“They probably needed to go through some of this,” Trotz said. “I’ve seen a lot of growth from this veteran group. You saw young guys growing in the last two series. We’ve had some bad (losses), some painful losses. And it made us stronger. … We’re only halfway. There’s a lot of skeletons in the closet, but it’s a start.”
The Capitals’ fourth line, of all things, broke the ice with 2:13 gone in the second. Australian winger Nathan Walker, making his NHL playoff debut, circled the Penguins net and centered for Alex Chiasson to power between Murray and the right post.
“A lot of times in the playoffs, the great players cancel each other out,” Trotz said. “Then it’s the next guy up. That’s what you need in the playoffs. Hockey is the ultimate team sport.”
Murray redeemed himself shortly thereafter, as Washington seemed enlivened by getting the first goal. Game 5 hero Jakub Vrana had the best opportunity of the bunch, breaking in for a wide-open chance that Murray denied with the blocker hand.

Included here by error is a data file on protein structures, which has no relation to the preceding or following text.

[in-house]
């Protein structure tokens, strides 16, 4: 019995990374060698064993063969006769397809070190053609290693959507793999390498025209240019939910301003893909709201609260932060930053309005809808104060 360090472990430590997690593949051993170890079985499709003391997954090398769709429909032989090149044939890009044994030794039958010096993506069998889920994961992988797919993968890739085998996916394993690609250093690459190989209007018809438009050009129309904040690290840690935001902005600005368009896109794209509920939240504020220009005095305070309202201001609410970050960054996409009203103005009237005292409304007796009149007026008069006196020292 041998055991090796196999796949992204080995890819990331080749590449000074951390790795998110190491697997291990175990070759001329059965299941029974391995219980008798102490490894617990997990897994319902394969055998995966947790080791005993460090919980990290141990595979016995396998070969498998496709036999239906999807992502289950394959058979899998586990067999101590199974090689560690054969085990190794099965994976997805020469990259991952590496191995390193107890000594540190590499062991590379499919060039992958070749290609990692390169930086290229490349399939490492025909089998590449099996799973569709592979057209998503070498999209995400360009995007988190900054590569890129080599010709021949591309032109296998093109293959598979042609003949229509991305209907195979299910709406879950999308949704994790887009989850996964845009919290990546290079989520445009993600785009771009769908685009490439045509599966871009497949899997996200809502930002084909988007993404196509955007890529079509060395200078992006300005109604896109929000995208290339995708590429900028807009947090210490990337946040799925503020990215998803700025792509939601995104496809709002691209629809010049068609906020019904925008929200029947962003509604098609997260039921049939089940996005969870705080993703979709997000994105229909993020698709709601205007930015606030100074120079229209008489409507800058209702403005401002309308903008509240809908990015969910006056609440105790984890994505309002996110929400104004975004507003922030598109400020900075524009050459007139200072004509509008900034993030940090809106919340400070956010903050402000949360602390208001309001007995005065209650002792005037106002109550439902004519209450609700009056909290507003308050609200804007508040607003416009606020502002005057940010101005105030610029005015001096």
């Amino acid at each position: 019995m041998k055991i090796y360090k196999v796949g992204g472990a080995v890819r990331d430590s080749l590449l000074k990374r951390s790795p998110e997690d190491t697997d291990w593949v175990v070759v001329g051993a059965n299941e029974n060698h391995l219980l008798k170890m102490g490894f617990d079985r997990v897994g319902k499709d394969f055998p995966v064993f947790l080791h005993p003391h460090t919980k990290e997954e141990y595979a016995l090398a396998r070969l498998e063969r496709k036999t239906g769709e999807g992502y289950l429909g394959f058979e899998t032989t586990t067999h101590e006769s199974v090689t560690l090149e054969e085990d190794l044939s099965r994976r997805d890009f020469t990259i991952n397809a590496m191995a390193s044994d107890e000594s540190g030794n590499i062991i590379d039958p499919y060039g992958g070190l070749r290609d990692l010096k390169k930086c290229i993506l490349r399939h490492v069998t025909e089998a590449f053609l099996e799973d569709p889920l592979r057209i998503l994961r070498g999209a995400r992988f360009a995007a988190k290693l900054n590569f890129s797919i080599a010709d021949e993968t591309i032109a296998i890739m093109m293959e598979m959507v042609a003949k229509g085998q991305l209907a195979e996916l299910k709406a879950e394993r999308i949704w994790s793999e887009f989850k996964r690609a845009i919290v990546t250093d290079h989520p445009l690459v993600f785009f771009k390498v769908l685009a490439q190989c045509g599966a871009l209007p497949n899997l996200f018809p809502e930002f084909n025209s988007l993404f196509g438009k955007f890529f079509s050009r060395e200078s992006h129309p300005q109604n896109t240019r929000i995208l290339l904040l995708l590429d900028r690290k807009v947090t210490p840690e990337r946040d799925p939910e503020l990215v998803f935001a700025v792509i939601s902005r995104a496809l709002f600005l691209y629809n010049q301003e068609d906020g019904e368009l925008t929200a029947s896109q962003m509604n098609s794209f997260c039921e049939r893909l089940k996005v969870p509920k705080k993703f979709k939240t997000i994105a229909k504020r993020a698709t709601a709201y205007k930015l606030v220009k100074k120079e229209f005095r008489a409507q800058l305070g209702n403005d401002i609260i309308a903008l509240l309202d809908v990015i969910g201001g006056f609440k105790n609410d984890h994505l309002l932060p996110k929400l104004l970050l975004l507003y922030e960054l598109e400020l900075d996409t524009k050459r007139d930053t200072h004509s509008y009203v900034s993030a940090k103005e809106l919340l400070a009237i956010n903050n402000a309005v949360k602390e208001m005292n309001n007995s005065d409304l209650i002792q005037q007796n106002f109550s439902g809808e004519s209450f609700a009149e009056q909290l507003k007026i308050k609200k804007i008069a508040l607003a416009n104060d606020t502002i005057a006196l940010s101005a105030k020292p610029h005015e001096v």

The Capitals’ inability to grow the lead truly stung at 11:52 of the second, when Letang popped a one-timer following a Crosby faceoff win and got a friendly bounce off Washington winger Chandler Stephenson. Holtby had little time to adjust, so Letang picked up his second goal of the playoffs.
“It’s always close,” Kühnhackl said of the game, and the series in general. “There are highs and lows in each game. They’re going to push. We’re going to push. I think both teams played pretty hard over the course of the series.”
After Letang’s goal, both teams aired it out for several minutes. The Penguins had the slight edge in play over the final eight minutes before the intermission, although Kuznetsov might’ve had the cleanest look of everybody with about two minutes remaining in the period. Kuznetsov had half a day to pull the trigger from the side of the net with Murray scrambling, but he hesitated and then simply stuffed the puck into Murray.